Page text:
Matthew Cooper is the Time correspondent involved in the outing of Valerie Plame as an undercover CIA operative.
Cooper to Testify
It was reported July 6, 2005, that "Cooper, who has refused in the past to name his sources in highly charged journalism case, told Chief U.S. District Judge Thomas Hogan that he had received 'expressed personal consent' to reveal his identity.
"'Consequently I am prepared to testify,' he told the judge. Time had said last week it would give up Cooper's notes that it held." 
"Cooper's turnaround came at a hearing at which Hogan was to consider whether to jail Cooper and Miller for defying his order to testify about their confidential sources in the leak of CIA agent Valerie Plame's identity." 
"Hogan held the reporters in civil contempt of court in October, rejecting their argument that the First Amendment shielded them from revealing their sources. Last month the Supreme Court refused to intervene.
"In court documents filed Tuesday, special counsel Patrick Fitzgerald urged Hogan to take the unusual step of jailing the reporters, saying that may be the only way to get them to talk." 
However, Cooper "still won't publicly identify his source in the C-I-A leak case.
"After declaring, 'I have kept my word for two years,' the Time magazine reporter said he will tell a grand jury who in the Bush administration leaked an agent's name. Cooper says the source today gave him 'personal, unambiguous, uncoerced' permission to testify -- but that doesn't extend to revealing the name of the source publicly." 
Related SourceWatch Resources
- John F. Dickerson and Viveca Novak, "The CIA Agent Flap: FBI Asks for Reporters to Talk," Time Online, January 2, 2004: "Investigators are pressing Administration officials to let journalists tell whatever they know about the leak of a CIA agent's identity."
- "CIA Leak Probe Focuses on Confidentiality Pledges," Reuters, January 2, 2004.
- Derek Seidman, "CounterPunch," Weekend Edition, February 20-22, 2004.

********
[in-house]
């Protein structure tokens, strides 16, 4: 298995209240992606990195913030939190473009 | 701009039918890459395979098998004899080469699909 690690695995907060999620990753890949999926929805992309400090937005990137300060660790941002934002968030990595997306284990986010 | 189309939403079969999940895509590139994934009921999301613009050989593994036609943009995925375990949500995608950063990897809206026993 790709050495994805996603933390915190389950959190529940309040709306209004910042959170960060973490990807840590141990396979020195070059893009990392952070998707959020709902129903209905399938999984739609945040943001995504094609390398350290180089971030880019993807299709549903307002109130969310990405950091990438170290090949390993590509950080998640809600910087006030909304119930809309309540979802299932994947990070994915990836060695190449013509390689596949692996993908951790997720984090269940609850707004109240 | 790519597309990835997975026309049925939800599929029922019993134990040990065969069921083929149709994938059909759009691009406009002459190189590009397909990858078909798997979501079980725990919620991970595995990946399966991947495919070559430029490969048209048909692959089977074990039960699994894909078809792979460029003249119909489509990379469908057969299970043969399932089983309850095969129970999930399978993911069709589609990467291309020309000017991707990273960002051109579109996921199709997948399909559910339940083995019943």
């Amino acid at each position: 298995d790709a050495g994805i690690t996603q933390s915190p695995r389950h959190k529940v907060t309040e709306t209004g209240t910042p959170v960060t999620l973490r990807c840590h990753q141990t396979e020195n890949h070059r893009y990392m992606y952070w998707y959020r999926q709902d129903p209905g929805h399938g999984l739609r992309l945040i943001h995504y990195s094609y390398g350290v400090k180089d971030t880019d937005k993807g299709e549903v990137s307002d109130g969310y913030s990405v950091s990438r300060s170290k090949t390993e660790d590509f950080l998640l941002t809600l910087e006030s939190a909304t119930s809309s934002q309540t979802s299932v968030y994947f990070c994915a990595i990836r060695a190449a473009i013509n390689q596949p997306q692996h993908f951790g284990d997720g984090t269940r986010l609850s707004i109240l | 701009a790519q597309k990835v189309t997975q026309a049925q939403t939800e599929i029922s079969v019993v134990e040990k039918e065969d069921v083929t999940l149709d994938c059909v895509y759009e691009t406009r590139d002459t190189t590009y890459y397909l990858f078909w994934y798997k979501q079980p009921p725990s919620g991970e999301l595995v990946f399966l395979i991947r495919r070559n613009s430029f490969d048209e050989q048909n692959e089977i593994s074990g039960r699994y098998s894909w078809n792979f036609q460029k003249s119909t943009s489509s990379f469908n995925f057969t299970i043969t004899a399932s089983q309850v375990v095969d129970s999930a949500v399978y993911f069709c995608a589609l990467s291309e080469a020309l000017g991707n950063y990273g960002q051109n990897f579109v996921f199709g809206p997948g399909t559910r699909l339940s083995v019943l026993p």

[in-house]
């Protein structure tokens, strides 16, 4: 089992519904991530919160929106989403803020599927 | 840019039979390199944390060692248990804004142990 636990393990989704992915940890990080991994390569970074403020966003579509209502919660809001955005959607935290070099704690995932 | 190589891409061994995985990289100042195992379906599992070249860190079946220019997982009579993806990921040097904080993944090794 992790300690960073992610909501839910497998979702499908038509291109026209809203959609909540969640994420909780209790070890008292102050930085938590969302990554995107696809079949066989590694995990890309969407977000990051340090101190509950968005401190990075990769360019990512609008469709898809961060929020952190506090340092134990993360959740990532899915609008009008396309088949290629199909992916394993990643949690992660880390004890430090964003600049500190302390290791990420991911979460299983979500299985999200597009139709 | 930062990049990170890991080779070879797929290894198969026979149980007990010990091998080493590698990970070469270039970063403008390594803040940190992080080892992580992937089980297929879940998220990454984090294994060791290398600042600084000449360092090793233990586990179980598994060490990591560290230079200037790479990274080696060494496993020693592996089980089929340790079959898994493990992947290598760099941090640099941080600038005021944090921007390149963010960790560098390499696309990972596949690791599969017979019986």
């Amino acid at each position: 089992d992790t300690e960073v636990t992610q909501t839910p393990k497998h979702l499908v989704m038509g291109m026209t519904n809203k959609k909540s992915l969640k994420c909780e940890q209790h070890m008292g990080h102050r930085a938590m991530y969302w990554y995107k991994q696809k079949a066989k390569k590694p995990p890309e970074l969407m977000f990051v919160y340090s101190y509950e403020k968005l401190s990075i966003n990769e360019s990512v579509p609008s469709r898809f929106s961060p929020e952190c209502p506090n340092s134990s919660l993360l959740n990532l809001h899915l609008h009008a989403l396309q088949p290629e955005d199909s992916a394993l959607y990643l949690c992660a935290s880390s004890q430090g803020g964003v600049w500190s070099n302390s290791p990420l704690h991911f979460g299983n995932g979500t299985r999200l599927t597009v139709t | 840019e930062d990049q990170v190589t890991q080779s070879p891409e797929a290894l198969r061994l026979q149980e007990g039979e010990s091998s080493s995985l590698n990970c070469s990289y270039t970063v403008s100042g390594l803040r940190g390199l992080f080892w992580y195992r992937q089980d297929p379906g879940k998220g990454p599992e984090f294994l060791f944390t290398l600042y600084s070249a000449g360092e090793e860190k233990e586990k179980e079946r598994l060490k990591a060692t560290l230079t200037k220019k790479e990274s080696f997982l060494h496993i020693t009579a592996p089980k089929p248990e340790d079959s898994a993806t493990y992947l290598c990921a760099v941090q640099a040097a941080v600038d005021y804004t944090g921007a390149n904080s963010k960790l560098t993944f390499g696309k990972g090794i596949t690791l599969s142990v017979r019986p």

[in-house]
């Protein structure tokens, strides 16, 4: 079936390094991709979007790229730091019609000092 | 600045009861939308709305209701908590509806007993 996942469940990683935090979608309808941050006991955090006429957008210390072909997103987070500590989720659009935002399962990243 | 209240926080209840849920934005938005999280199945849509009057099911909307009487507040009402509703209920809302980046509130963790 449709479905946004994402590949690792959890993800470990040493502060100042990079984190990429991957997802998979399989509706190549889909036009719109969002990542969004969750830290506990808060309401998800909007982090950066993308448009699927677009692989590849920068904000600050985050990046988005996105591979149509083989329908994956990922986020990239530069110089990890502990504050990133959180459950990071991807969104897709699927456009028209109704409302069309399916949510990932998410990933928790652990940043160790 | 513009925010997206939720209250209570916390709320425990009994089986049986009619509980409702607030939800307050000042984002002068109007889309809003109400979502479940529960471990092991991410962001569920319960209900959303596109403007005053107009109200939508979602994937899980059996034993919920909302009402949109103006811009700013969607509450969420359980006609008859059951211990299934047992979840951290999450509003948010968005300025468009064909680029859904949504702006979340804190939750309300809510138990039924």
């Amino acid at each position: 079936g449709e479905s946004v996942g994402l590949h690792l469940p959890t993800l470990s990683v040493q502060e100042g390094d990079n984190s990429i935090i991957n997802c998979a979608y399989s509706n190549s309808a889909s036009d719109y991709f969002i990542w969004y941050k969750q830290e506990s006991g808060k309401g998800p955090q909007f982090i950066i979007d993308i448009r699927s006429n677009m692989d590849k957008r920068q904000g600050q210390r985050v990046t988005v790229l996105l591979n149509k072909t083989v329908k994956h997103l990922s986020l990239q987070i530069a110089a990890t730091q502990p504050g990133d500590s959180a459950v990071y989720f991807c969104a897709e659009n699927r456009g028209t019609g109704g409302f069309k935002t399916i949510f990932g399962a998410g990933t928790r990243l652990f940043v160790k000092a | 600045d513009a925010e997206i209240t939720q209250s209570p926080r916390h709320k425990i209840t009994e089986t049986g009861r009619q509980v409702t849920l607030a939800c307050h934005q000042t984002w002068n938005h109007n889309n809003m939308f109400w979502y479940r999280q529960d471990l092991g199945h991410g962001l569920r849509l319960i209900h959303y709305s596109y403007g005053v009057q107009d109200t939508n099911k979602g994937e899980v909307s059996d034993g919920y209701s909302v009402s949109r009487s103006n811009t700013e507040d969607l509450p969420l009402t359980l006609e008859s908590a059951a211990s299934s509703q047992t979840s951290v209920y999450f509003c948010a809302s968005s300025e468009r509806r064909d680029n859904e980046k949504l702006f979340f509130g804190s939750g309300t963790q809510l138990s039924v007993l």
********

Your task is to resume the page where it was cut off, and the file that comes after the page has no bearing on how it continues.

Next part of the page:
- Susan Schmidt and Carol Leonnig, "Reporter Held In Contempt in CIA Leak Case," Washington Post, August 10, 2004.
- Curt Anderson, "Time reporter gives statement in CIA leak probe, avoids possible jail sentence," Associated Press, August 24, 2004: "In a statement Tuesday, Time said reporter Matthew Cooper agreed to give a deposition after Lewis "Scooter" Libby, Vice President Dick Cheney's chief of staff, personally released Cooper from a promise of confidentiality about a conversation the two had last year. ... Cooper was held in civil contempt earlier this month by U.S. District Judge Thomas F. Hogan for refusing to testify in the leak probe. Hogan rejected Time's claims, as well as those of Meet the Press host Tim Russert, that the First Amendment protected them from having to testify. ... Cooper had faced up to 18 months in jail and the magazine could have been forced to pay $1,000 a day under the contempt order, which has now been vacated."
- Richard B. Schmitt, "A Sign of Hope for Reporters in CIA Leak Case. One judge questions whether the government has unchecked power to make journalists reveal their sources in issues before grand juries," Los Angeles Times, December 9, 2004.
- "Excerpts from the Court of Appeals Decisions on Miller and Cooper," Editor & Publisher, February 15, 2005.
- Adam Liptak, "Appeals Court Says Reporters Must Testify or Go to Jail," New York Times, February 15, 2005.
- Jack Shafer, "Memo to Cooper and Miller. Fire Floyd Abrams. Hire Bruce Sanford," Slate, February 15, 2005. Read U.S. Court of Appeals for the District of Columbia Circuit ruling, February 15, 2005.
- Carol D. Leonnig, "Reporters must testify, court rules. Says journalists in CIA case can be jailed for refusing," Washington Post, February 16, 2005.